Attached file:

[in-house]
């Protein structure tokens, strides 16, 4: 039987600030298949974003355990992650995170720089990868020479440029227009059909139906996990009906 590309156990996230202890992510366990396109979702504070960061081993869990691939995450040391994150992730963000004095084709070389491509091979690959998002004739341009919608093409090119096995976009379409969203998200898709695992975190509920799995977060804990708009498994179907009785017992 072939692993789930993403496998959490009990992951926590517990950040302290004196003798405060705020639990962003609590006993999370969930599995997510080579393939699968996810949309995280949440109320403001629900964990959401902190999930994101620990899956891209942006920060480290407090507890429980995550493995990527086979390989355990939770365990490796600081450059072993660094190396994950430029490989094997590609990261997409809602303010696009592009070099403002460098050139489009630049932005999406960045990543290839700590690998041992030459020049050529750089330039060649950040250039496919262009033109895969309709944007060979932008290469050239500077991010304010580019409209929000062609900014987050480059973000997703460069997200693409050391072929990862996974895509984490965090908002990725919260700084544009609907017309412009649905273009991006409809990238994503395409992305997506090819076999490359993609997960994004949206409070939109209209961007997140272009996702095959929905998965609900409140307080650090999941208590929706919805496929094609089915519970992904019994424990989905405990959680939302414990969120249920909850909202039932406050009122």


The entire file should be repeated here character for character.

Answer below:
[in-house]
């Protein structure tokens, strides 16, 4: 039987600030298949974003355990992650995170720089990868020479440029227009059909139906996990009906 590309156990996230202890992510366990396109979702504070960061081993869990691939995450040391994150992730963000004095084709070389491509091979690959998002004739341009919608093409090119096995976009379409969203998200898709695992975190509920799995977060804990708009498994179907009785017992 072939692993789930993403496998959490009990992951926590517990950040302290004196003798405060705020639990962003609590006993999370969930599995997510080579393939699968996810949309995280949440109320403001629900964990959401902190999930994101620990899956891209942006920060480290407090507890429980995550493995990527086979390989355990939770365990490796600081450059072993660094190396994950430029490989094997590609990261997409809602303010696009592009070099403002460098050139489009630049932005999406960045990543290839700590690998041992030459020049050529750089330039060649950040250039496919262009033109895969309709944007060979932008290469050239500077991010304010580019409209929000062609900014987050480059973000997703460069997200693409050391072929990862996974895509984490965090908002990725919260700084544009609907017309412009649905273009991006409809990238994503395409992305997506090819076999490359993609997960994004949206409070939109209209961007997140272009996702095959929905998965609900409140307080650090999941208590929706919805496929094609089915519970992904019994424990989905405990959680939302414990969120249920909850909202039932406050009122």